There will only ever be one Queen, Prince has exited this mortal coil, and its unlikely music fans will ever agree on who the Princess title belongs to (for me, there is only one, hip hop artist Concetta Kirschner AKA Princess Superstar). The lofty title of the King must belong to Kim Petersen, AKA King Diamond! Forget about Elvis Presley; the heavy metal King is the one to admire.
Petersen’s on-stage performance across the brand-new DVD, Songs for the Dead Live, is colossal. Performers of a similar vintage have struggled as father-time wore away at physical and, in some cases, mental health. But not Petersen. His serpentine roving, vocal cadence and stage demeanour are all in full flight. Time will tell; however, this DVD might be Petersen’s live performance magnum opus. It’s that good!
According to Napalm Records, Songs for the Dead Live “present(s) the Abigail album in its entirety plus several Mercyful Fate and King Diamond classics”. That sums up the music; however, as one should anticipate, this DVD is much more than a visual record and reproduction of many albums’ worth of tunes.
Split into separate performances of the same show, the DVD was recorded on June 17, 2017, at the Graspop Metal Meeting (Belgium) and on November 25, 2015, from The Fillmore in Philadelphia. The stage and set design have been created for theatre and economy; no point in crowding the stage with a heap of gargoyles when a few can make the point. Petersen offers sermon after sermon from the stairs leading to a raised platform behind the drum kit, and the upside-down crucifixes add weight to his luciferin lyrics. With a light show commissioned from deep within Valhalla, the constant flashes evoke a hell scene of storms and tempest and Abigail herself makes repeated appearances.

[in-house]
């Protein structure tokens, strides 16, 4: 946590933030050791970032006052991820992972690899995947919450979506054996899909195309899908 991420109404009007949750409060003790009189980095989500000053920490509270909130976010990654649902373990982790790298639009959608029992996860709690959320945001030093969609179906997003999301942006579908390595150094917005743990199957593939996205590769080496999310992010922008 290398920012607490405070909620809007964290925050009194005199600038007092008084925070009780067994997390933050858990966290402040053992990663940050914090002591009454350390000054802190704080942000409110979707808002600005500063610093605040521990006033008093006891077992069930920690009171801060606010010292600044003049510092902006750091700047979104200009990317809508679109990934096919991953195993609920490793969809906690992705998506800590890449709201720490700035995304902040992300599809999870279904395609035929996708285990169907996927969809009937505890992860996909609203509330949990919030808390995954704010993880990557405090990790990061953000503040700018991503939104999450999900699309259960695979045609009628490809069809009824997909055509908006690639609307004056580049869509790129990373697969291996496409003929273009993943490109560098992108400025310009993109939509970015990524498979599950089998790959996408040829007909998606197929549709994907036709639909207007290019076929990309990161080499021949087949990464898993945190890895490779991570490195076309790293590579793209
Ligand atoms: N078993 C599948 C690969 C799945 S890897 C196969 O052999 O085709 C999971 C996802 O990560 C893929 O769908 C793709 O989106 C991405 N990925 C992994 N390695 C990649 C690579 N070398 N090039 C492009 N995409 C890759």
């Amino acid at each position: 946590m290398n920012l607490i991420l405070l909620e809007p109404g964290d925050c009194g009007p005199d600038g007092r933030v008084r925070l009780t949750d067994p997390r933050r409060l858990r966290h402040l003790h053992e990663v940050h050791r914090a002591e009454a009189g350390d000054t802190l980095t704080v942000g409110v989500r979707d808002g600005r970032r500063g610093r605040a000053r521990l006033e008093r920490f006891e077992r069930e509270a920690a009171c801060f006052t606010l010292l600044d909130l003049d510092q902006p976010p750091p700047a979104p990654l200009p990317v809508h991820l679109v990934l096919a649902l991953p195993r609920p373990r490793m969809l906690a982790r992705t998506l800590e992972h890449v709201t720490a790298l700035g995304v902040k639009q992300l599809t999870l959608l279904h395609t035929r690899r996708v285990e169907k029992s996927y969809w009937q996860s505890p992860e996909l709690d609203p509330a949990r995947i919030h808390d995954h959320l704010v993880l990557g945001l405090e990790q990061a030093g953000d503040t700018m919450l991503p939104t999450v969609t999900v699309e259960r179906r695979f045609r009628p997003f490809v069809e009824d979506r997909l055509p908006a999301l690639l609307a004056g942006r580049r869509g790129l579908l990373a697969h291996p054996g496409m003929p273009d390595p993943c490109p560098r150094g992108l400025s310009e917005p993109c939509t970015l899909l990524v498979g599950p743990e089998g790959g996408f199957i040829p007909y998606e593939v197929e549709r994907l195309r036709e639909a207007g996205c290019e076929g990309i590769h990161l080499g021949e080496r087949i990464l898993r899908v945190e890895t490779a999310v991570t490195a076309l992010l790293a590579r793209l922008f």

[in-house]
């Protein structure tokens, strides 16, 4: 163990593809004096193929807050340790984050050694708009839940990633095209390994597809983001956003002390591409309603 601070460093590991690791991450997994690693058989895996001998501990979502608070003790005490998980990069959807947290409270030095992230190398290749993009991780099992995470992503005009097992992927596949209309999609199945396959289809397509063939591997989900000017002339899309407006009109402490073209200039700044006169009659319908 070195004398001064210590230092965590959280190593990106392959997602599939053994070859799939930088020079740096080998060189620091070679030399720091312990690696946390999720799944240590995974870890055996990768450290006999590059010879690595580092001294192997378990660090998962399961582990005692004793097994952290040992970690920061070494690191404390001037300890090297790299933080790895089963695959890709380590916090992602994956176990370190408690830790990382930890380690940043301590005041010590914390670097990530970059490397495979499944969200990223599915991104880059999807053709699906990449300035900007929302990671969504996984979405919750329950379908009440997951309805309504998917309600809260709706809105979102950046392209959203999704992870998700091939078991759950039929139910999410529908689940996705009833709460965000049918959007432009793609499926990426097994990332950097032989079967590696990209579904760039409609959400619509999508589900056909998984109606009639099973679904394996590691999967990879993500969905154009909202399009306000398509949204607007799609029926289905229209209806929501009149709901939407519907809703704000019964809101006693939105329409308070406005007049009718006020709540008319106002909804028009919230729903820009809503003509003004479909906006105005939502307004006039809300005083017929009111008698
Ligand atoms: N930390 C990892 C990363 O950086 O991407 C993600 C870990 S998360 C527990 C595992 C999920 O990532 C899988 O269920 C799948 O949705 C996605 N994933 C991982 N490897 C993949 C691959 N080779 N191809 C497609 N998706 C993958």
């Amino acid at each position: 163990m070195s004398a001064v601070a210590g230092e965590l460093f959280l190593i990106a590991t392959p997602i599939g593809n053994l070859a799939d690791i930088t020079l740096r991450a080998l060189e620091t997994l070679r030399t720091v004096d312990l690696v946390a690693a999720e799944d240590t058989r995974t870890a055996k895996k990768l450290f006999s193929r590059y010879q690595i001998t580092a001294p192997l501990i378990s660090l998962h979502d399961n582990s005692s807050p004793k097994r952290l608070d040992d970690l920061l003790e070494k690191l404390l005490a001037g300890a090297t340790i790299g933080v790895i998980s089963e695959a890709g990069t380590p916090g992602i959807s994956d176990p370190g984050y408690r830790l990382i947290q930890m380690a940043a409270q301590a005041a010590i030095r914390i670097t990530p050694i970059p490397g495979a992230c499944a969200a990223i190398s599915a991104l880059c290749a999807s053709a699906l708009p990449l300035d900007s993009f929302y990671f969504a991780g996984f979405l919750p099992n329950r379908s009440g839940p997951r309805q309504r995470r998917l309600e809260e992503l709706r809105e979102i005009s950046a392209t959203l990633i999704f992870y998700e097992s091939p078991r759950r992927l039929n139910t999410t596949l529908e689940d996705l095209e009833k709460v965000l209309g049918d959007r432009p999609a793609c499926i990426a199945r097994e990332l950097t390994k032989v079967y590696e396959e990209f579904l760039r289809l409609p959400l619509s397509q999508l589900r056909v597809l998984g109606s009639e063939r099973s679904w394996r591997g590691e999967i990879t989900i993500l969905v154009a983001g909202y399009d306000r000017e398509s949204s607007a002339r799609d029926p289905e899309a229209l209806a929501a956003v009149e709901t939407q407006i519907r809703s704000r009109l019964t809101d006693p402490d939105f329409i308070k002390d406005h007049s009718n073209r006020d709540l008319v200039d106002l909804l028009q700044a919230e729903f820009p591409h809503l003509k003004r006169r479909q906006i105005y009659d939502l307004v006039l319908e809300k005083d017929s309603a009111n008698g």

The musicians, headlined by long-time King Diamond guitarist and one-time Chuck Schuldiner (Death, Control Denied) collaborator, Andy LaRocque, are joined by the same cast that has been onboard since at least 2014. By this point, drummer/ percussionist Matt Thompson should be better known; he’s got the chops to have earned a more significant profile.
The Graspop Metal Meeting performance of “Arrival” from Abigail (’87) is when things get moving, highlighting the only genuine grievance with these types of DVD releases.
The DVD is entertaining; however, it’s not until about 40 minutes until “Omens” (Abigail) that a song title is announced or broadcast. No one would expect a performer to announce every song. However, the editors of the DVD should think of many new and unfamiliar fans who would appreciate this information. It could be the review copy that lacks song titles.
For the long-time fan, if you wanted a pro-shot live performance from the greatest underground heavy metal frontman, Songs for the Dead Live is the business. If you are new to the King and his work, the DVD is an excellent starting point for diving into the magnificent catalogue that Peterson and a superb cast of musicians have curated since 1985.